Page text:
Study Tour Fellow Reports



Naples and Campania, Day Eleven 23 May 2008

by User Not Found | May 23, 2008
Mia Reinoso Genoni
miagenoni@post.harvard.edu
(Photo by Peter Goltra.)

We started our last day with a huge bite of 18th-century Campanian architecture: the palace at Caserta. It was begun in 1752 for Charles of Bourbon, who wanted his own Versailles, despite the fact that at this point the idiom of the great French palace was out-of-date. He asked Luigi Vanvitelli specifically to imitate it. Among other quotations, we also see traces of the Royal Palace of Madrid and the Palazzo Farnese in Caparola; Charles was the son of King Philip V of Spain and Elizabeth Farnese.

(Photo by Marilyn Schmitt.)

The spectacular grand staircase is the most inventive element of the palace, though it too is reminiscent of the Royal Palace of Madrid.

(Photo by Peter Goltra.)

The garden complex is also based on Versailles. The grand scale is a clear symbol of power and authority – only the wealthy and powerful can afford to use land gratuitously, as opposed to productively, and to maintain it.

(Photo by Peter Goltra.)

On the other end of the spectrum is San Leucio, located about 35 km northwest of Caserta. This complex was conceived of as a grand utopian experiment, another of my favorite topics. In his Enlightenment-tinged vision, Charles’ son Ferdinand IV imagined a silk factory with a commune for workers, in which everyone would have their own home with a loom and a courtyard and everyone would also receive an education. In keeping a typical and wonderful utopian conceit, the area was to be called “Ferdinandopolis.” Some of his vision was completed; the ideal plan was begun by Francesco Collecini in 1789, and the factory and some of the housing were built.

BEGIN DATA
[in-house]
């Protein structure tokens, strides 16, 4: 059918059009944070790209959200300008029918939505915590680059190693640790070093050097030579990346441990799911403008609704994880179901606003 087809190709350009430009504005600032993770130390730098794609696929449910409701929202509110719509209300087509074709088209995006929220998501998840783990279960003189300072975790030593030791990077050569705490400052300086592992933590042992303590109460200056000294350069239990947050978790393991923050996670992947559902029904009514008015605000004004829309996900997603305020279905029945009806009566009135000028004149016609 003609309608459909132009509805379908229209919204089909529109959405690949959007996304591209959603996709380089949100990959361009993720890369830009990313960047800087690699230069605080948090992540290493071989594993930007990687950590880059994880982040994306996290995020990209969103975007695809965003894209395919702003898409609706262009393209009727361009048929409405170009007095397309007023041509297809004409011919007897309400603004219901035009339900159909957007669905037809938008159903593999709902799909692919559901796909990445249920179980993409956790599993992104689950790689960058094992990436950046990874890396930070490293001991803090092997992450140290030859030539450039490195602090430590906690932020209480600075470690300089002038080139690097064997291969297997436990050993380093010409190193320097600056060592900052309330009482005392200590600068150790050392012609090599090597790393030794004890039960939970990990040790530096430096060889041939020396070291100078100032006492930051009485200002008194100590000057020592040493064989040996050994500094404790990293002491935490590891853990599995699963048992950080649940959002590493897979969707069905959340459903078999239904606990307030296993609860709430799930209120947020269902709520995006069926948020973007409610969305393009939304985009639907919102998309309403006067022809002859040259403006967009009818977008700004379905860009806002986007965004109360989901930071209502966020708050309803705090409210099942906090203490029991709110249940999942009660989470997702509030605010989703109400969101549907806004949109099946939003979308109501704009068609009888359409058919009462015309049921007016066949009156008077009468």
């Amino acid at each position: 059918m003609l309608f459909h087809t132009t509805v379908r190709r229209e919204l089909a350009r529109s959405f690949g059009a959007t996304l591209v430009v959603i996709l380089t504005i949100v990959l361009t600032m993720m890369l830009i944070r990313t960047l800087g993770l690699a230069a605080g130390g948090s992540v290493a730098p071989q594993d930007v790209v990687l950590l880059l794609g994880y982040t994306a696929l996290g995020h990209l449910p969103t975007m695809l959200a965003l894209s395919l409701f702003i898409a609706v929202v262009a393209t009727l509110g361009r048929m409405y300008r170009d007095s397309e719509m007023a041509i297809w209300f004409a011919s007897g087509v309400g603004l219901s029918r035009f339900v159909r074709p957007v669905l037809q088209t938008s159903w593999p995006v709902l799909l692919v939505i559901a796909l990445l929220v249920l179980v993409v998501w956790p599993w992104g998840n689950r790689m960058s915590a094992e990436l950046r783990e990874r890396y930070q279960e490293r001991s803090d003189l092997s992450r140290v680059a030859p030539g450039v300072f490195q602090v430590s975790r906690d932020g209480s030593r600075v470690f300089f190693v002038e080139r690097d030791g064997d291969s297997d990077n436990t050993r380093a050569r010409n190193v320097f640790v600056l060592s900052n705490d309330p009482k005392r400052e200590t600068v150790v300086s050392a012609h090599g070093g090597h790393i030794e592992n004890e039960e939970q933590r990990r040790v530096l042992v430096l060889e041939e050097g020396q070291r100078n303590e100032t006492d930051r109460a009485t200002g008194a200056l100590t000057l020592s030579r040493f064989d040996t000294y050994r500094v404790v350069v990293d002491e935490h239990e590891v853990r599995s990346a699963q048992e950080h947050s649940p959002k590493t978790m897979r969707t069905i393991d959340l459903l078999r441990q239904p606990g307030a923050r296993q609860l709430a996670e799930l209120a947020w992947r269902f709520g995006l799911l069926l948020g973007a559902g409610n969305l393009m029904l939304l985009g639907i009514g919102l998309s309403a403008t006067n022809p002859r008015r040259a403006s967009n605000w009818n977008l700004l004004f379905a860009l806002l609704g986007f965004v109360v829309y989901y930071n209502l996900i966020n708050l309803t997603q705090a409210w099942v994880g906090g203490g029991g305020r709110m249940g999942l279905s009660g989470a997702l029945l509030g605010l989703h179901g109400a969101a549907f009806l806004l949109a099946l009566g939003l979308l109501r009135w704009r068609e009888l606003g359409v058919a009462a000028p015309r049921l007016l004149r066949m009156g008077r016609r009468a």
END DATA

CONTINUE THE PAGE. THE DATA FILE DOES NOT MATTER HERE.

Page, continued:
Now on site is a silk production museum, which delighted and amused us greatly.

(Photo by Peter Goltra.)

However, we had to cut our visit short because we were racing against the clock to get to Sant’Angelo in Formis before a scheduled afternoon wedding. We just made it, as the presence of the flower girl in the doorway suggests. The Romanesque church made our haste worthwhile, however. Built on the ruins of the Temple of Diana Tifatina, it was given to the Benedictines of Montecassino, who rebuilt it in 1072-86/7.

Part of the fame of the building is its narthex, with its early pointed arches. The actual date of the structure is currently a matter of great debate. Here you can also see some of narthex frescoes with scenes from the lives of Anthony and Paul the Hermit.

The frescoes are clearly related to Montecassino. It is assumed that Desiderius created the program; the artists are likely among those he brought back from Constantinople to work on the great monastery.

(Photo by Peter Goltra.)

Although the left apse cycle is lost, the right one remains: the Virgin Mary with Christ Child and Two Angels over Martyred Female Saints. In the foreground the wedding band is setting up – a wonderful vision of the continued use of the church throughout the millennium.

(Photo by Helen and Fraser Muirhead.)

That night we toasted Naples and Campania from La Fenestella, looking out over the Bay of Naples at Vesuvius. She kindly did not erupt during our visit, which probably means I should get to work on an SAH guglia. Ciao, Napoli e Campania! Mille grazie SAH e Scott Opler!

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